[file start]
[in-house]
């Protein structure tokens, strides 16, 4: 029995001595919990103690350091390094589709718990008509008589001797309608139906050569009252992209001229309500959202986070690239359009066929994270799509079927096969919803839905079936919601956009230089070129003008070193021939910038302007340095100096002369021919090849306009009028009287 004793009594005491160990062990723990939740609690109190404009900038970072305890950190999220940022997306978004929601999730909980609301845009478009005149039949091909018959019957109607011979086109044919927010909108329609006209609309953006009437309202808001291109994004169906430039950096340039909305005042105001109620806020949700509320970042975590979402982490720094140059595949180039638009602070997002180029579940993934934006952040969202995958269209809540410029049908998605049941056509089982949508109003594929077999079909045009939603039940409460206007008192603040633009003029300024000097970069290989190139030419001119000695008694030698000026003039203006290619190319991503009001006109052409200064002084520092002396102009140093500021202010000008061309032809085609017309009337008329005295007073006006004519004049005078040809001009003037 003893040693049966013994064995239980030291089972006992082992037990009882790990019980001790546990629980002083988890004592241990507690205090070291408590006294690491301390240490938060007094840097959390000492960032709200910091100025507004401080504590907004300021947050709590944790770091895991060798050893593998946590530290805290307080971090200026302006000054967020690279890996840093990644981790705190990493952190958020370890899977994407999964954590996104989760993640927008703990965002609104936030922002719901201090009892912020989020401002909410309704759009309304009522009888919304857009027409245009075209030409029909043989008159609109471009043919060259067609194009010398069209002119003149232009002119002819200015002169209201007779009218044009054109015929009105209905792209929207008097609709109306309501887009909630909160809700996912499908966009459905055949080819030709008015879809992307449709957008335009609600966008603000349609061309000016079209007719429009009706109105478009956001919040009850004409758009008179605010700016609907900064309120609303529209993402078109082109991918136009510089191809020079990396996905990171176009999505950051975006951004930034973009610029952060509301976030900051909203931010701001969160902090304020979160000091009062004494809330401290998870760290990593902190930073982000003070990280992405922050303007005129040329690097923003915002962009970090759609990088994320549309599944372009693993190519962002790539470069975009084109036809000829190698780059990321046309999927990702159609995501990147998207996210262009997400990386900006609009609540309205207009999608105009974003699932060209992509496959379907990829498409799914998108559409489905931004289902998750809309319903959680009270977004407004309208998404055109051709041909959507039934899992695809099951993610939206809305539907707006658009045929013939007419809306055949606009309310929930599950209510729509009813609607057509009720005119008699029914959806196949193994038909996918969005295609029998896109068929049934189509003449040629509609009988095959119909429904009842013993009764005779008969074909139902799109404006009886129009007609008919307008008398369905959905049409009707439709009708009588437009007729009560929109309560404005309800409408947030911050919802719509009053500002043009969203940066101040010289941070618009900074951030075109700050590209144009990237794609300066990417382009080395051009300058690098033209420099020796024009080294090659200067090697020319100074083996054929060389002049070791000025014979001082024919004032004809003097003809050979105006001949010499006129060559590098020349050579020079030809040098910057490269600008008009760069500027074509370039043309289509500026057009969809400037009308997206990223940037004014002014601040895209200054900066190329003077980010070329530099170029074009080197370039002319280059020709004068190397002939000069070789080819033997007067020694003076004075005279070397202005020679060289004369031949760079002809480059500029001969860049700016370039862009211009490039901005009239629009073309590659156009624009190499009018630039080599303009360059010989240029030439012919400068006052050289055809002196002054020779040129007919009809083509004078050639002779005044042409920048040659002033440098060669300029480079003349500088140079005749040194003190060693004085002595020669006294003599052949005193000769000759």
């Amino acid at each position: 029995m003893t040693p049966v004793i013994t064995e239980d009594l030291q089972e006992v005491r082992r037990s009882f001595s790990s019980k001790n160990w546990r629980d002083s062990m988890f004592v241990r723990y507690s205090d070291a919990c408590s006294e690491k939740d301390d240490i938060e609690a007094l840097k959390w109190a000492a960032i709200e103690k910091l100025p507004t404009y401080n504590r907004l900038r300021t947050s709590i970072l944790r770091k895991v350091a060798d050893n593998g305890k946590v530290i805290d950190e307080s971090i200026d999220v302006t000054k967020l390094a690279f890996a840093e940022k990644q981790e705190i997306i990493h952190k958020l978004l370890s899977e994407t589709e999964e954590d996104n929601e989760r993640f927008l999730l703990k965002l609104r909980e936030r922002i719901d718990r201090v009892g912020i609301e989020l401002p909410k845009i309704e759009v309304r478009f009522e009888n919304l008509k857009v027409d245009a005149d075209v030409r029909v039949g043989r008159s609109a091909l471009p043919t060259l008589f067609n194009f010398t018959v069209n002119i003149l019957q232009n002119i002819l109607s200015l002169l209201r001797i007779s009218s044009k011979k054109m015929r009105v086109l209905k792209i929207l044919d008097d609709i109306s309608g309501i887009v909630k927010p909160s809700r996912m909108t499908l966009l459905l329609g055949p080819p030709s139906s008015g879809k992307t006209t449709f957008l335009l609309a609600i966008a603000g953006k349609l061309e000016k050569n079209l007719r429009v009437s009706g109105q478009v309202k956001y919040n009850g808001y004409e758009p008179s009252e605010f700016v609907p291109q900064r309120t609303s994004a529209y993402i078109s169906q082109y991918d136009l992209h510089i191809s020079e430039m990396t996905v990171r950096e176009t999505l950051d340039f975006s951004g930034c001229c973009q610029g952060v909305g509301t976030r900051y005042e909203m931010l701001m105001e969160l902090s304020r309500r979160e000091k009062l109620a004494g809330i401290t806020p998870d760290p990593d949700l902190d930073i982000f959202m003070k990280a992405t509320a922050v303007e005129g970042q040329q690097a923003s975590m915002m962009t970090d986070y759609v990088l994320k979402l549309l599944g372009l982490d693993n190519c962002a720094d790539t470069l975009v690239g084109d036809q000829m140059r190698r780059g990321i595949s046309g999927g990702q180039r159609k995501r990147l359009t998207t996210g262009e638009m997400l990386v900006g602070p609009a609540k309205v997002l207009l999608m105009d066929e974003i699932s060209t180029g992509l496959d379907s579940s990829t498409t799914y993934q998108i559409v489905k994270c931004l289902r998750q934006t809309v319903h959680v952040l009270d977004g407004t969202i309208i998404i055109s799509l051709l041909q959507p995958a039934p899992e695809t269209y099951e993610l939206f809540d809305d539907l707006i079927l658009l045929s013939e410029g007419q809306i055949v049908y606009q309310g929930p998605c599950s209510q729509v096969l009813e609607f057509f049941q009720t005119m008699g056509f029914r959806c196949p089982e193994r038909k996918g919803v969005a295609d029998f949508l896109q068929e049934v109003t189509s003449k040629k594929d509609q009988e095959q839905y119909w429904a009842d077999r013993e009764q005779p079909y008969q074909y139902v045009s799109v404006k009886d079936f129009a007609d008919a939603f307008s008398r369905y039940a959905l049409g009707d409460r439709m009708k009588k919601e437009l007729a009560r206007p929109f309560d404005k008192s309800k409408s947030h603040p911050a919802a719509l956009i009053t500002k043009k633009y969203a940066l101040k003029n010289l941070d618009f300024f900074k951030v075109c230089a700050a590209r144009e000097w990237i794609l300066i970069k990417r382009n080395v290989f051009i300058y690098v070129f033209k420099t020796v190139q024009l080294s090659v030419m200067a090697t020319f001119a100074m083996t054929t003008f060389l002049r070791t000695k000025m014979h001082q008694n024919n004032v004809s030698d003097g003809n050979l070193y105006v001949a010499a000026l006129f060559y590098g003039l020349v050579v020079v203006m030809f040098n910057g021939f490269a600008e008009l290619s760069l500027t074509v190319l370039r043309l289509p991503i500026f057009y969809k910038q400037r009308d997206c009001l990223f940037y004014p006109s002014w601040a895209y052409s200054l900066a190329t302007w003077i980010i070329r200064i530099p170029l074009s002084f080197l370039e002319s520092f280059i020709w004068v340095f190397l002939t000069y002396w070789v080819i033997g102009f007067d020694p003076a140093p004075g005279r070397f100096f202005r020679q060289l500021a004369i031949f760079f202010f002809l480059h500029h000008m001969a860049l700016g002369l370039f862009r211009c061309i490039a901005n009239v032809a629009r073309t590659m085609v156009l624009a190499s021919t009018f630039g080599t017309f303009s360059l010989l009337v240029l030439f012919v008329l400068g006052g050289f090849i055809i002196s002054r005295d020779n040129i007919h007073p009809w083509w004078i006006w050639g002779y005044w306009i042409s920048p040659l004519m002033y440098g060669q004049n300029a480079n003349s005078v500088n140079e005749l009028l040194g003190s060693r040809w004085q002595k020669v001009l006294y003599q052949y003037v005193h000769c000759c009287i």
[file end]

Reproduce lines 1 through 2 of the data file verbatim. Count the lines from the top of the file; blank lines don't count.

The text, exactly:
[in-house]
């Protein structure tokens, strides 16, 4: 029995001595919990103690350091390094589709718990008509008589001797309608139906050569009252992209001229309500959202986070690239359009066929994270799509079927096969919803839905079936919601956009230089070129003008070193021939910038302007340095100096002369021919090849306009009028009287 004793009594005491160990062990723990939740609690109190404009900038970072305890950190999220940022997306978004929601999730909980609301845009478009005149039949091909018959019957109607011979086109044919927010909108329609006209609309953006009437309202808001291109994004169906430039950096340039909305005042105001109620806020949700509320970042975590979402982490720094140059595949180039638009602070997002180029579940993934934006952040969202995958269209809540410029049908998605049941056509089982949508109003594929077999079909045009939603039940409460206007008192603040633009003029300024000097970069290989190139030419001119000695008694030698000026003039203006290619190319991503009001006109052409200064002084520092002396102009140093500021202010000008061309032809085609017309009337008329005295007073006006004519004049005078040809001009003037 003893040693049966013994064995239980030291089972006992082992037990009882790990019980001790546990629980002083988890004592241990507690205090070291408590006294690491301390240490938060007094840097959390000492960032709200910091100025507004401080504590907004300021947050709590944790770091895991060798050893593998946590530290805290307080971090200026302006000054967020690279890996840093990644981790705190990493952190958020370890899977994407999964954590996104989760993640927008703990965002609104936030922002719901201090009892912020989020401002909410309704759009309304009522009888919304857009027409245009075209030409029909043989008159609109471009043919060259067609194009010398069209002119003149232009002119002819200015002169209201007779009218044009054109015929009105209905792209929207008097609709109306309501887009909630909160809700996912499908966009459905055949080819030709008015879809992307449709957008335009609600966008603000349609061309000016079209007719429009009706109105478009956001919040009850004409758009008179605010700016609907900064309120609303529209993402078109082109991918136009510089191809020079990396996905990171176009999505950051975006951004930034973009610029952060509301976030900051909203931010701001969160902090304020979160000091009062004494809330401290998870760290990593902190930073982000003070990280992405922050303007005129040329690097923003915002962009970090759609990088994320549309599944372009693993190519962002790539470069975009084109036809000829190698780059990321046309999927990702159609995501990147998207996210262009997400990386900006609009609540309205207009999608105009974003699932060209992509496959379907990829498409799914998108559409489905931004289902998750809309319903959680009270977004407004309208998404055109051709041909959507039934899992695809099951993610939206809305539907707006658009045929013939007419809306055949606009309310929930599950209510729509009813609607057509009720005119008699029914959806196949193994038909996918969005295609029998896109068929049934189509003449040629509609009988095959119909429904009842013993009764005779008969074909139902799109404006009886129009007609008919307008008398369905959905049409009707439709009708009588437009007729009560929109309560404005309800409408947030911050919802719509009053500002043009969203940066101040010289941070618009900074951030075109700050590209144009990237794609300066990417382009080395051009300058690098033209420099020796024009080294090659200067090697020319100074083996054929060389002049070791000025014979001082024919004032004809003097003809050979105006001949010499006129060559590098020349050579020079030809040098910057490269600008008009760069500027074509370039043309289509500026057009969809400037009308997206990223940037004014002014601040895209200054900066190329003077980010070329530099170029074009080197370039002319280059020709004068190397002939000069070789080819033997007067020694003076004075005279070397202005020679060289004369031949760079002809480059500029001969860049700016370039862009211009490039901005009239629009073309590659156009624009190499009018630039080599303009360059010989240029030439012919400068006052050289055809002196002054020779040129007919009809083509004078050639002779005044042409920048040659002033440098060669300029480079003349500088140079005749040194003190060693004085002595020669006294003599052949005193000769000759």